A tour along the Killick Coast brings you from the spectacular scenery just Northeast of St.John's through many historic and scenic communities of Conception Bay.
Begin on Route 30 Logy Bay Road and turn off onto the Killick Coast, a scenic route that winds in and out of the small towns along this part of the coastline. This is a great place on the East Coast of the island for photographing and viewing the magnificent Atlantic Seascape. Along the way you can visit Logy Bay. Logy means heavy and the fish caught in this cove were usually larger in size and thus the name.
In the last century a St.John's doctor tried to establish a health spa here. Dr. Kielley sent some of the spring water to Britain for analysis and it was found to have definite minerals with medicinal properties. The chalybeate spring with nine chemical ingredients was to equal the famous German spas curative effects.
Logy bay now is a centre for scientific research and is home to the Ocean Sciences centre where a program of continuing oceanographic research is being carried out in an effort to learn more about the ocean habitat that surrounds the province. The laboratory is part of Memorial University of Newfoundland. Guided tours of this facility are regularly conducted. The most popular attraction are the seals.
The Killick coast goes through Middle Cove and Outer Cove named for their positions along the coast. The elevated cliffs, exposed beaches and wild sea that this coast is famous for are visible from a number of excellent highway vantage points and seaside parking facilities. This area easily rivals any highway tour in Eastern North America for scenery. During late spring and early summer it is a good area to see icebergs, and during the winters Arctic ice drifts south to these waters, the ice stretches to the horizon. Middle Cove Beach is a traditional area to catch capelin.
Over five hundred years this seacoast has attracted everyone from roving buccaneers to the English and Irish ancestors of its modern day residents. Historic Torbay was the science of a strategic military maneuver in 1762. On September 13 of that year Colonel Amherst used this village as a base of operations to retake St.John's from the French army that had captured it. The British expedition landed at Torbay and marched overland to outflank the French and overwhelm them. Torbay was likely named by Devonshire fishermen after a place of the same name in England.
Another historically interesting community along the way is Flatrock,which dates back to at least 1689. The name of this community comes from the flat rocks around the cove that made ideal places to dry salt cod. A local point of interest is the Flat Rock Grotto, a shrine to our lady of Lourdes. Blessed by Pope John Paul II, it is the largest shrine of its kind east of Montreal.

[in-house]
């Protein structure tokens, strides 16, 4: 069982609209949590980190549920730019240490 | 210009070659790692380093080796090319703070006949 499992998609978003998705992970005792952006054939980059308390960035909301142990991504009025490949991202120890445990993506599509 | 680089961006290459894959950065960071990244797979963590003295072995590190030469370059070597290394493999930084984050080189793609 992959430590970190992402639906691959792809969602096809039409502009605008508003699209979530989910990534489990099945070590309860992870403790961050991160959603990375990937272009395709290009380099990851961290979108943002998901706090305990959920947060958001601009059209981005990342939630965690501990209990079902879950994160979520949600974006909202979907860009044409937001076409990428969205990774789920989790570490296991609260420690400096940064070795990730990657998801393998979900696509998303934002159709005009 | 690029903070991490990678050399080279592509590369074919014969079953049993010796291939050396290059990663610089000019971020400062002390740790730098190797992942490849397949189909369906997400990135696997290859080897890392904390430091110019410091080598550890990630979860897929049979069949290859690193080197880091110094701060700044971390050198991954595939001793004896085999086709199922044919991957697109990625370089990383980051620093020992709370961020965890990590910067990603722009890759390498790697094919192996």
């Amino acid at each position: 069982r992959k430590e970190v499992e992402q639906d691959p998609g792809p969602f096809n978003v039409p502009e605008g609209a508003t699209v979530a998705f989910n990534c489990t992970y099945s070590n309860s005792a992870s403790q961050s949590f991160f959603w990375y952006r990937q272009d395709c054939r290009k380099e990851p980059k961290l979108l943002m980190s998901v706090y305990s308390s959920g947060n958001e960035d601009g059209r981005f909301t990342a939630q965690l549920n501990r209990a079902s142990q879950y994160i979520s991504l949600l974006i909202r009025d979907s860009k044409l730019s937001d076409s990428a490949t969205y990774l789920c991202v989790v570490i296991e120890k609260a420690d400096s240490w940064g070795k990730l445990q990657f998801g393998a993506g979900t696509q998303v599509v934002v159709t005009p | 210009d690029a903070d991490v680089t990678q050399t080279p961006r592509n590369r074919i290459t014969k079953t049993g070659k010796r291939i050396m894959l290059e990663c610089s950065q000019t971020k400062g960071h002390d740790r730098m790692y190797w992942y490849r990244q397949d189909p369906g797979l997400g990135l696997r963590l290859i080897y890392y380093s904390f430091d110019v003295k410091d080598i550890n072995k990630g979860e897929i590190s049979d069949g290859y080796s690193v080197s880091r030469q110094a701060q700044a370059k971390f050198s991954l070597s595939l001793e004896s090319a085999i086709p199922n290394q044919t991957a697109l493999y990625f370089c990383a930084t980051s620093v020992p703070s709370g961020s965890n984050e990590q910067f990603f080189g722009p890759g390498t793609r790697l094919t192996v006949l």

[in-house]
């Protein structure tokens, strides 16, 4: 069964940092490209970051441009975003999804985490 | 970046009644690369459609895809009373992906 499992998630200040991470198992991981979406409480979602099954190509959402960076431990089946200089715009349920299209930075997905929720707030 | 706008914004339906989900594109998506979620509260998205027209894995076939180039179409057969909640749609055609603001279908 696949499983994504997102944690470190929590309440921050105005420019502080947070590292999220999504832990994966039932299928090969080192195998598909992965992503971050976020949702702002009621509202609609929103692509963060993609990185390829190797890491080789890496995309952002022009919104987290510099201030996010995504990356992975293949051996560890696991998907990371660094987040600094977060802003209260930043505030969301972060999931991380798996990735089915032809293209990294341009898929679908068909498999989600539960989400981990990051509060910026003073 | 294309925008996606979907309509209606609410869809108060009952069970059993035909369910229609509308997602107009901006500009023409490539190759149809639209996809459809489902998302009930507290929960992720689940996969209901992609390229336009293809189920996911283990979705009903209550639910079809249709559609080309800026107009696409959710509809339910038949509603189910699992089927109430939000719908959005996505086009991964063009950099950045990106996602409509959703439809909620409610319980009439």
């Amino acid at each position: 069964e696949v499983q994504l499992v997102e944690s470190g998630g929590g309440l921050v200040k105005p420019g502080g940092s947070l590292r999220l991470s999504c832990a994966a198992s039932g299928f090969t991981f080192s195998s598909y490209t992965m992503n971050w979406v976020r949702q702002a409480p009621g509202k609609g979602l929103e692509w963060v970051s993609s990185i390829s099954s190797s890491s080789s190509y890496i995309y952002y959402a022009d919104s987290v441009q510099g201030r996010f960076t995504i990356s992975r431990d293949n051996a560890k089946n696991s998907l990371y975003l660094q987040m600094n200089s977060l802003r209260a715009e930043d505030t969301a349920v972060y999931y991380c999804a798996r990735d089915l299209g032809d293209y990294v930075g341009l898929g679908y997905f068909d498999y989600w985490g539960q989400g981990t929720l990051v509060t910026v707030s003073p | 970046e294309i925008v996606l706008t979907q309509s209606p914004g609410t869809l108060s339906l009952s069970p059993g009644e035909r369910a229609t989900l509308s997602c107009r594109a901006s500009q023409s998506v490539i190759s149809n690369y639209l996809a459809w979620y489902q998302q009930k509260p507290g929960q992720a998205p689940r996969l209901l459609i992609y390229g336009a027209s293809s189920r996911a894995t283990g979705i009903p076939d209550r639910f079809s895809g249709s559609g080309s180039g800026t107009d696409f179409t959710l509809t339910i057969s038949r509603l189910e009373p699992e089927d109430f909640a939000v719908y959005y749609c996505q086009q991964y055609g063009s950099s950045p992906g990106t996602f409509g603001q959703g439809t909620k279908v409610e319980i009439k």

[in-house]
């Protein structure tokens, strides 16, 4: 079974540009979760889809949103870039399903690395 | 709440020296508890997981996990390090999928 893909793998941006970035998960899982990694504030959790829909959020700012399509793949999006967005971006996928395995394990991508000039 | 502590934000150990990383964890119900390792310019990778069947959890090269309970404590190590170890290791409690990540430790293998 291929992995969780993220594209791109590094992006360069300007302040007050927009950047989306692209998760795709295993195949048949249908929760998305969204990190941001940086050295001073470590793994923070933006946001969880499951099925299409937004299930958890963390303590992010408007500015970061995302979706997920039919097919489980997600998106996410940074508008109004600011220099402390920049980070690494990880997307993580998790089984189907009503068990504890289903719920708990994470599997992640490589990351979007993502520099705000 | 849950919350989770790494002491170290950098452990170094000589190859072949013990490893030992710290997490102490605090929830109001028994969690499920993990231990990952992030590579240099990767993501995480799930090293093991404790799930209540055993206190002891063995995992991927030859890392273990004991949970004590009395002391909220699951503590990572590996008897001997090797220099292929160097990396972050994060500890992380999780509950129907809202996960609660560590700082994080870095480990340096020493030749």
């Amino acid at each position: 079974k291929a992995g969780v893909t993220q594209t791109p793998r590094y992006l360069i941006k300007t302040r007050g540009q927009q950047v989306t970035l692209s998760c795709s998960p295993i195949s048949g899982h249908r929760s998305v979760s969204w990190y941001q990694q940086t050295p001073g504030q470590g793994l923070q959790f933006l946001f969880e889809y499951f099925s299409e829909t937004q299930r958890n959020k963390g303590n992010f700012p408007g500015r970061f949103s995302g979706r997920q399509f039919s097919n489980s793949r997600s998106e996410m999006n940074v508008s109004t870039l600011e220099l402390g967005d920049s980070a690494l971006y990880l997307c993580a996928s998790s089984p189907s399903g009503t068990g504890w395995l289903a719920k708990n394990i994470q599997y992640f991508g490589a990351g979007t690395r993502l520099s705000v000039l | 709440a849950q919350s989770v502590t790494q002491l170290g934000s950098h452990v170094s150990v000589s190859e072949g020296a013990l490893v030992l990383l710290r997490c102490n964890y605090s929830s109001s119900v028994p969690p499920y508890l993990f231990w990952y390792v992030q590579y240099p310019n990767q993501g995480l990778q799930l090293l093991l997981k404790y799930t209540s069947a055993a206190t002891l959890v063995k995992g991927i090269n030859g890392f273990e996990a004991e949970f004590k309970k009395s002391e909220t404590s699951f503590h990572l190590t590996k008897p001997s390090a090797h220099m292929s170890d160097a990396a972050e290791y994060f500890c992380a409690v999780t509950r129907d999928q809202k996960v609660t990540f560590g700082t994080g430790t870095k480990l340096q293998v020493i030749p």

Also along route 20 is Pouch Cove, one of the oldest settlements in Newfoundland. The exact date of the settlement is unknown but it is documented as early as 1611, only 28 years after Sir Humphrey Gilbert claimed the island for England. Pouch Coves dangerous harbour was the primary reason for its early settlement. Permanent dwellings were forbidden by law so its dangerous harbour kept the Royal Navy ships seeking the illegal settlers, as well as the pirates who preyed on them.
A famous local story centres around the wreck of the Waterwitch in 1875. When the ship went aground in a storm with 25 people on board, a courageous silent Alfred Moores performed daring rescues which saved 11 lives. He allowed himself to be lowered to the ship by a rope from an overhanging cliffs that he could carry people to safety.
Retracing your steps for a few kilometres, take route 21 at Pouch Cove for a side trip to Bauline, a fishing village on Conception Bay. Between Pouch Cove and Bauline is Marine Park, a great place for a picnic or a swim, The hills above Bauline provide a panoramic view of Conception Bay and the northeast Avalon Peninsula. The road loops back to route 20 at Torbay.
At the end of route 20 you will find a road leading to the rugged headland of Cape St.Francis. The road to the cape is rough but passable using extreme caution. Cape St.Francis is found on one of the earliest maps in existence, a chart from 1527. It is believed to have been named by the Portuguese explorer Gaspar Corte-Real during his voyage to Newfoundland in 1501. During the fall this is a good area to pick blueberries and partridge berries.
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